Take 5 Spotlight is a series of brief articles that introduce you to members of our National Office team, and many other SMART-types, in a short & sweet way.
If you called Office Assistant Leah McSween’s journey to SMART employment quick, then you might just be understating it. As Leah points out, “I think from application date to hire date was two weeks. Kind of a whirlwind.” While due, in part, to the SMART’s being a smaller agency back in 2019, it also indicated the fit was right, and both sides knew it.
Leah says initially she was hired to answer incoming calls and emails, help with bookshop operations, answer prison inquiries, and—key to any organization’s success—be a person who chips in generally with “any odd item someone might need assistance with.” A role that is invaluable and takes a generous spirit.
Today Leah’s responsibilities continue to grow, but her work comes down to the ultimate reward: being able to help others who may be in crisis. It starts with a simple phone call of a certain kind. “The one where someone is crying [and] seeking answers. You hold their hand, provide as much comfort as you can, and show them where to find information. My heart breaks for them and I want to hug them tight.” Something one can see Leah accomplishing—even through the phone.
Here are Leah’s responses to the Take 5 Spotlight questions:
- Are there tasks you perform regularly during your workday? I’m responsible to make sure that the donations that come in through the bookshop, website, and meetings are organized correctly, thank you notes are sent, and reports run. I also monitor how orders are being fulfilled on a daily basis and assuring they are getting out in a timely fashion.
- What are a couple of the ways you interact and coordinate your job with other staff? Jodi, Jasmine, and I share and overlap on many items and communicate all day long. We will let the others know if we plan to work on something, so they don’t need to worry about getting to it, and remind each other of outstanding tasks. Also, we laugh and joke which helps [make] some of the serious stuff we do a little easier. It also builds a bond of trust and camaraderie.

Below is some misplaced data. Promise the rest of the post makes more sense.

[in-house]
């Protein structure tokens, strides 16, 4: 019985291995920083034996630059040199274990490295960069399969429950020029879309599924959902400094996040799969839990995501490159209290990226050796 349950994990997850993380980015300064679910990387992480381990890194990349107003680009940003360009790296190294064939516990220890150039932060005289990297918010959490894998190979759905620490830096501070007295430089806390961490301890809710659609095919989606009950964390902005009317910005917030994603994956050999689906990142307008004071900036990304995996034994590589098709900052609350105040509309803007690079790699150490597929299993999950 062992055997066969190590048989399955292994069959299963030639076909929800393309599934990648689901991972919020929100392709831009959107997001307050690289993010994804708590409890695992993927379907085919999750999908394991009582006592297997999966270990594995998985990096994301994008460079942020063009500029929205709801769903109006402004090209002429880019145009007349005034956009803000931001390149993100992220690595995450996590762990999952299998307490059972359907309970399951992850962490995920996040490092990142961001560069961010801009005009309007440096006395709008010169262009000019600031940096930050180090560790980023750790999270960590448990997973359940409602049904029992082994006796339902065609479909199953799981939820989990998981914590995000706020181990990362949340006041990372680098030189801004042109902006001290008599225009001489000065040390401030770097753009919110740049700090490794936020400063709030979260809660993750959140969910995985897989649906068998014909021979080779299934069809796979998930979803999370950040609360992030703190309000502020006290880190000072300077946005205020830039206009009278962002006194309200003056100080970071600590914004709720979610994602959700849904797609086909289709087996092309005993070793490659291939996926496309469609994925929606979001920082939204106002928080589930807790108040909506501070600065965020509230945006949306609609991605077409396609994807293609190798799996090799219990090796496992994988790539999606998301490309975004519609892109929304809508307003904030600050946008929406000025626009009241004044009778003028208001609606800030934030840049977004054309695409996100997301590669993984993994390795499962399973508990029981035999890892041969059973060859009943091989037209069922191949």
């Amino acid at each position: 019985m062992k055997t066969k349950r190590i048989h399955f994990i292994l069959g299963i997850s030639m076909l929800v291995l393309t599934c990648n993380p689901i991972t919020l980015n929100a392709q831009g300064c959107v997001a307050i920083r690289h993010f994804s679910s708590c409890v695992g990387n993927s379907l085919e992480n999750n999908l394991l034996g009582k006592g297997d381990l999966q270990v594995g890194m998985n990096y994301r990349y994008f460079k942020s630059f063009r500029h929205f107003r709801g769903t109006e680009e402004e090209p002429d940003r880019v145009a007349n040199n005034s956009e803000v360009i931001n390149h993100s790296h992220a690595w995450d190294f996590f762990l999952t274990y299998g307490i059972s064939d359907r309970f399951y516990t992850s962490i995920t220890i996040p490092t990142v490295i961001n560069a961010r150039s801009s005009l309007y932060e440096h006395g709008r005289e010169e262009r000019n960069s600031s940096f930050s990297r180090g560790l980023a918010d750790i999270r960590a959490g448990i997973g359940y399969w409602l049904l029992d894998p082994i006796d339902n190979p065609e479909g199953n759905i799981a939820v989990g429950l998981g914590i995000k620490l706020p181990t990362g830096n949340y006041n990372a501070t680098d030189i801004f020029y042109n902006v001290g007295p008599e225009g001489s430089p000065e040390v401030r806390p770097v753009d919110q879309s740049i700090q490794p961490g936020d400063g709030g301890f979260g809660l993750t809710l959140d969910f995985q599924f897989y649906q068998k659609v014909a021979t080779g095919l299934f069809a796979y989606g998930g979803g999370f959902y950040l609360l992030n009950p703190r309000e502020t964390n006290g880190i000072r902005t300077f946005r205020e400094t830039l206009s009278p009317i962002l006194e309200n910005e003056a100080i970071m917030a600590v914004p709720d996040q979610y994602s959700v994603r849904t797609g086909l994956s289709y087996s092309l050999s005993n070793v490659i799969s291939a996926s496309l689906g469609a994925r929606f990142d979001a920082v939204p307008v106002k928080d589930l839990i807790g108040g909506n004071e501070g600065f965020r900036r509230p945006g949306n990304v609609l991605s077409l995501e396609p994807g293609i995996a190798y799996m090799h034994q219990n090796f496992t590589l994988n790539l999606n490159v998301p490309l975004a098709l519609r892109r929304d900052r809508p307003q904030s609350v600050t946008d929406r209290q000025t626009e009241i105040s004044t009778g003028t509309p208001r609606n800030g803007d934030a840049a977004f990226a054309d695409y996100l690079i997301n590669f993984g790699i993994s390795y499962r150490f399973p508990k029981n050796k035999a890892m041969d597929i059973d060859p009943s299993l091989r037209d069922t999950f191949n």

- What is one of the ways that you think you personally make a difference at SMART? I do my job to the best of my ability and hope I don’t mess anything up. To me, at the end of the day, if I’ve answered who needs to be answered and helped anyone that has asked and they feel taken care of, then I’ve made a difference.
- What is your message to all those dedicated SMART volunteers across the country? Those volunteers that run our meetings are exceptional individuals. They are selfless, kind, compassionate and tireless. There are no words to thank them, I am in awe!
- What kinds of things are you interested in outside of work? I knit, spin, weave, paint, and am trying to learn how to carve wooden spoons right now. I love to cook good tasting food and share it with others. I would much rather read than watch TV and on any given day probably have two to three books I’m reading, including reading Dr. Doolittle with my 7-year-old great nephew in Hawaii. We’re having a book club of two. He reminds me of how lovely life can be.
Sounds like there is probably some tasty fare being prepared in between book chapters, and possibly a new wooden spoon will soon be joining other utensils in the mix. What’s clear is that whatever Leah ends up doing at work or at home, it’s consistent with one of her core principles, “I believe we are all here to help each other.” Leah McSween lives it.
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